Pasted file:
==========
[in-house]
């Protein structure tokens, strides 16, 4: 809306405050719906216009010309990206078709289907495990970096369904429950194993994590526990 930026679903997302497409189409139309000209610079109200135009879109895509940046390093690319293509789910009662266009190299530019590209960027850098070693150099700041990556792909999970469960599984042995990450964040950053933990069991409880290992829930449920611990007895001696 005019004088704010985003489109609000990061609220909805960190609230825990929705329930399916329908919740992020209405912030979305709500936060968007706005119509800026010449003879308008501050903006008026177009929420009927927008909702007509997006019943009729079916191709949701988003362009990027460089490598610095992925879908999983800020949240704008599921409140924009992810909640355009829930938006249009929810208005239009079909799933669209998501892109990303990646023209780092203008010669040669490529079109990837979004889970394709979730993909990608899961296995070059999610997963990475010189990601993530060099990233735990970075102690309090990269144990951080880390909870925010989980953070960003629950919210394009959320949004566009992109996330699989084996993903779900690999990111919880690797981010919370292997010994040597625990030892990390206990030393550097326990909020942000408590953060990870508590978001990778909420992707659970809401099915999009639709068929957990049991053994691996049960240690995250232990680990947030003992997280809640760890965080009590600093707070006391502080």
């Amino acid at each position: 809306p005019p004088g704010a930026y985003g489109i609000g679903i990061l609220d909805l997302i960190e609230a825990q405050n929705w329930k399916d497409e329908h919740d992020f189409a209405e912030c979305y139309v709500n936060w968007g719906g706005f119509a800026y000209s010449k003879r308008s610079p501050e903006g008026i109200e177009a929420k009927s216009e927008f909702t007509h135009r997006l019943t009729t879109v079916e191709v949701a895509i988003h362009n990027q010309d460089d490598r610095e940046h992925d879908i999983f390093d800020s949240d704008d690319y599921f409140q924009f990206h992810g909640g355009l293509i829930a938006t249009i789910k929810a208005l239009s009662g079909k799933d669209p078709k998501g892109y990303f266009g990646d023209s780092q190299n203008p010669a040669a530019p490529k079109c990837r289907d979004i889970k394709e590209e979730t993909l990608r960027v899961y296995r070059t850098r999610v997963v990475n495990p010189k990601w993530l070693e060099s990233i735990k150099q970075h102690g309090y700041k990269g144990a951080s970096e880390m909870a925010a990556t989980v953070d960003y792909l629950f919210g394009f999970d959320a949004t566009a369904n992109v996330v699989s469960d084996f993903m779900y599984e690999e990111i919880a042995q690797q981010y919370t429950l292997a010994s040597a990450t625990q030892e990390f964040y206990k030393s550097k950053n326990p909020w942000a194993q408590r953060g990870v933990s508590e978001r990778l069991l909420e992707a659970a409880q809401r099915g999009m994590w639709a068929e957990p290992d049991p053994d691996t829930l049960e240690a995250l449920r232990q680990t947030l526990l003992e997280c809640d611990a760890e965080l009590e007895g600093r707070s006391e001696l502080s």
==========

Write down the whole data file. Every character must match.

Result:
[in-house]
């Protein structure tokens, strides 16, 4: 809306405050719906216009010309990206078709289907495990970096369904429950194993994590526990 930026679903997302497409189409139309000209610079109200135009879109895509940046390093690319293509789910009662266009190299530019590209960027850098070693150099700041990556792909999970469960599984042995990450964040950053933990069991409880290992829930449920611990007895001696 005019004088704010985003489109609000990061609220909805960190609230825990929705329930399916329908919740992020209405912030979305709500936060968007706005119509800026010449003879308008501050903006008026177009929420009927927008909702007509997006019943009729079916191709949701988003362009990027460089490598610095992925879908999983800020949240704008599921409140924009992810909640355009829930938006249009929810208005239009079909799933669209998501892109990303990646023209780092203008010669040669490529079109990837979004889970394709979730993909990608899961296995070059999610997963990475010189990601993530060099990233735990970075102690309090990269144990951080880390909870925010989980953070960003629950919210394009959320949004566009992109996330699989084996993903779900690999990111919880690797981010919370292997010994040597625990030892990390206990030393550097326990909020942000408590953060990870508590978001990778909420992707659970809401099915999009639709068929957990049991053994691996049960240690995250232990680990947030003992997280809640760890965080009590600093707070006391502080």
């Amino acid at each position: 809306p005019p004088g704010a930026y985003g489109i609000g679903i990061l609220d909805l997302i960190e609230a825990q405050n929705w329930k399916d497409e329908h919740d992020f189409a209405e912030c979305y139309v709500n936060w968007g719906g706005f119509a800026y000209s010449k003879r308008s610079p501050e903006g008026i109200e177009a929420k009927s216009e927008f909702t007509h135009r997006l019943t009729t879109v079916e191709v949701a895509i988003h362009n990027q010309d460089d490598r610095e940046h992925d879908i999983f390093d800020s949240d704008d690319y599921f409140q924009f990206h992810g909640g355009l293509i829930a938006t249009i789910k929810a208005l239009s009662g079909k799933d669209p078709k998501g892109y990303f266009g990646d023209s780092q190299n203008p010669a040669a530019p490529k079109c990837r289907d979004i889970k394709e590209e979730t993909l990608r960027v899961y296995r070059t850098r999610v997963v990475n495990p010189k990601w993530l070693e060099s990233i735990k150099q970075h102690g309090y700041k990269g144990a951080s970096e880390m909870a925010a990556t989980v953070d960003y792909l629950f919210g394009f999970d959320a949004t566009a369904n992109v996330v699989s469960d084996f993903m779900y599984e690999e990111i919880a042995q690797q981010y919370t429950l292997a010994s040597a990450t625990q030892e990390f964040y206990k030393s550097k950053n326990p909020w942000a194993q408590r953060g990870v933990s508590e978001r990778l069991l909420e992707a659970a409880q809401r099915g999009m994590w639709a068929e957990p290992d049991p053994d691996t829930l049960e240690a995250l449920r232990q680990t947030l526990l003992e997280c809640d611990a760890e965080l009590e007895g600093r707070s006391e001696l502080s």